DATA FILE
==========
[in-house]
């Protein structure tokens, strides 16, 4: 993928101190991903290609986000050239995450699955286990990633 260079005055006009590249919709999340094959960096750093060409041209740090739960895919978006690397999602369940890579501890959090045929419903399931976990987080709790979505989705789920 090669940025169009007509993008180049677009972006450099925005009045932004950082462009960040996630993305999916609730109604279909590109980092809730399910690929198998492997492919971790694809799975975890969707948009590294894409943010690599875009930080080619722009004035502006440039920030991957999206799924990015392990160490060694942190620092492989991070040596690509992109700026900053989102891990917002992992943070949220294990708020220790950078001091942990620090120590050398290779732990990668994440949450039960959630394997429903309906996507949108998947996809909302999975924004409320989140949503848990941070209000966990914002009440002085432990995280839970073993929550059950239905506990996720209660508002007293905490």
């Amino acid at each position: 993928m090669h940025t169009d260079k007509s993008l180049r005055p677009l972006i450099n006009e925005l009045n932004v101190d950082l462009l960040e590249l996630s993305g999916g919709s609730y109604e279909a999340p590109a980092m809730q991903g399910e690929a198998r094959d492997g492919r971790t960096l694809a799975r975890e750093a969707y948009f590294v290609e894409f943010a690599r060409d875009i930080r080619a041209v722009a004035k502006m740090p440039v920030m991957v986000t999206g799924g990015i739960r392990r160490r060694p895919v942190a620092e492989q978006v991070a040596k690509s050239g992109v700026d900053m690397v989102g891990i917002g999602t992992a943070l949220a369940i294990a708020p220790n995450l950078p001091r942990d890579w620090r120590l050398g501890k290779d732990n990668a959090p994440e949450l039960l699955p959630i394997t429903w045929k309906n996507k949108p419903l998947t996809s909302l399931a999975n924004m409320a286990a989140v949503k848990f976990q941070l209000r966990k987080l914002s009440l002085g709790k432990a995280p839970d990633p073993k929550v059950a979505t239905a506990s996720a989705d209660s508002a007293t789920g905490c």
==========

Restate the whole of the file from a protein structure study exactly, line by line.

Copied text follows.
[in-house]
């Protein structure tokens, strides 16, 4: 993928101190991903290609986000050239995450699955286990990633 260079005055006009590249919709999340094959960096750093060409041209740090739960895919978006690397999602369940890579501890959090045929419903399931976990987080709790979505989705789920 090669940025169009007509993008180049677009972006450099925005009045932004950082462009960040996630993305999916609730109604279909590109980092809730399910690929198998492997492919971790694809799975975890969707948009590294894409943010690599875009930080080619722009004035502006440039920030991957999206799924990015392990160490060694942190620092492989991070040596690509992109700026900053989102891990917002992992943070949220294990708020220790950078001091942990620090120590050398290779732990990668994440949450039960959630394997429903309906996507949108998947996809909302999975924004409320989140949503848990941070209000966990914002009440002085432990995280839970073993929550059950239905506990996720209660508002007293905490």
């Amino acid at each position: 993928m090669h940025t169009d260079k007509s993008l180049r005055p677009l972006i450099n006009e925005l009045n932004v101190d950082l462009l960040e590249l996630s993305g999916g919709s609730y109604e279909a999340p590109a980092m809730q991903g399910e690929a198998r094959d492997g492919r971790t960096l694809a799975r975890e750093a969707y948009f590294v290609e894409f943010a690599r060409d875009i930080r080619a041209v722009a004035k502006m740090p440039v920030m991957v986000t999206g799924g990015i739960r392990r160490r060694p895919v942190a620092e492989q978006v991070a040596k690509s050239g992109v700026d900053m690397v989102g891990i917002g999602t992992a943070l949220a369940i294990a708020p220790n995450l950078p001091r942990d890579w620090r120590l050398g501890k290779d732990n990668a959090p994440e949450l039960l699955p959630i394997t429903w045929k309906n996507k949108p419903l998947t996809s909302l399931a999975n924004m409320a286990a989140v949503k848990f976990q941070l209000r966990k987080l914002s009440l002085g709790k432990a995280p839970d990633p073993k929550v059950a979505t239905a506990s996720a989705d209660s508002a007293t789920g905490c």